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Litigate Litigate Litigate

Im this blog I briefly discussing why the early console wars were embroiled in litigations.

Litigate, Litigate, Litigate

 

From the onset the console wars were defined by countless litigations. This process of ‘I sue you –you sue me’ mentality hindered the development of games and the hardware those games played on. Some companies would be able to excel under this internal conflict, others would fail, but all of the consumers were hurt by this childlike determination to destroy one another.

 

            So Chris, why did these litigations happen and what was the underlying goal? These litigations happened for one reason, money. They were not to give better games, as Nintendo wants to claim. They were not about playing fair, as Nintendo’s competitors would want everyone to believe either. These litigations allowed companies to gain control over the market or prevent others from fairly entering the market. This gave the controlling companies the ability to generate more revenue without competition or allowed competing companies to use hardware they had not gotten license to.

 

From Nintendo’s standpoint, the more market share they were able to control the more consoles and games they would be able to sell. This is a perfect example of a company trying to monopolize a market, which for the most part is a standard theory of business, get as many customers as possible buying only your product. Not hard to understand that. What baffles me is how they started out by controlling every aspect of the hardware to prevent companies from building on their system. They claim that these hardware restrictions were put in place to prevent bad games from being made outside of their control. The problem with this is the licensing agreement they made with developers gave Nintendo the only manufacturing rights. Not only were they profiting from the licensing program but also being the only manufacturing structure for their games they making profits off the manufacturing of the game cartridges. In hindsight they may as well have stuck a big sign on their head that said, reverse engineer us or pay us twice.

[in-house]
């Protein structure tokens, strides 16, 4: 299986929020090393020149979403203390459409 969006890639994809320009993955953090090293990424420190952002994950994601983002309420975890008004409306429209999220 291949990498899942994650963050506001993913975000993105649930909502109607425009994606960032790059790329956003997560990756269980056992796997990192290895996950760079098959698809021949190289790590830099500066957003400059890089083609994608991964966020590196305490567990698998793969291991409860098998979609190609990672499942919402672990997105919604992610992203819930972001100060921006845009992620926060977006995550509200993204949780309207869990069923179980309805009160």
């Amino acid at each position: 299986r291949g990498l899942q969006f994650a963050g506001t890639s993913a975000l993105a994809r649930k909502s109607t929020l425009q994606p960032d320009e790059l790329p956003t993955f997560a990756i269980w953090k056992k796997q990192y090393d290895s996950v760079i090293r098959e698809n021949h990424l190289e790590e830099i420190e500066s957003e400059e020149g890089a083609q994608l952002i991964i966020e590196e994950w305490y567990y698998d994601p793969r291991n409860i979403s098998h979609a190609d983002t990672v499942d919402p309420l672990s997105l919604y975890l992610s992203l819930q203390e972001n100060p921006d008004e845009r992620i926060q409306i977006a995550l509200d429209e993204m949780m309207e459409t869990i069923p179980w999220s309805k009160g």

From the competitions standpoint, the litigations were to give them a ‘fair’ chance of entering the market. Atari Games was a good example of how this wasn’t the case at all. During their attempts to obtain licensing they intentionally were reverse engineering the Nintendo game console. From the very onset of their interaction with Nintendo, they intended to break their agreement and distribute unlicensed cartridges. This shows that they had not intention of following the agreement and invited Nintendo to litigate them.

 

Even granting that Nintendo’s license program was unfair to developers doesn’t give the developers the right to intentionally perform illegal acts. They were just as capable of using the agreement like very other company but chose to act like children and take all the money for themselves. This ‘I want it all or I’ll sue you’ mentality became the standard for many companies and still can be seen in the oligopolies of consoles and PC games today.

 

Kent, S. (2001). The ultimate history of video games. New York, New York: Three Rivers Press.

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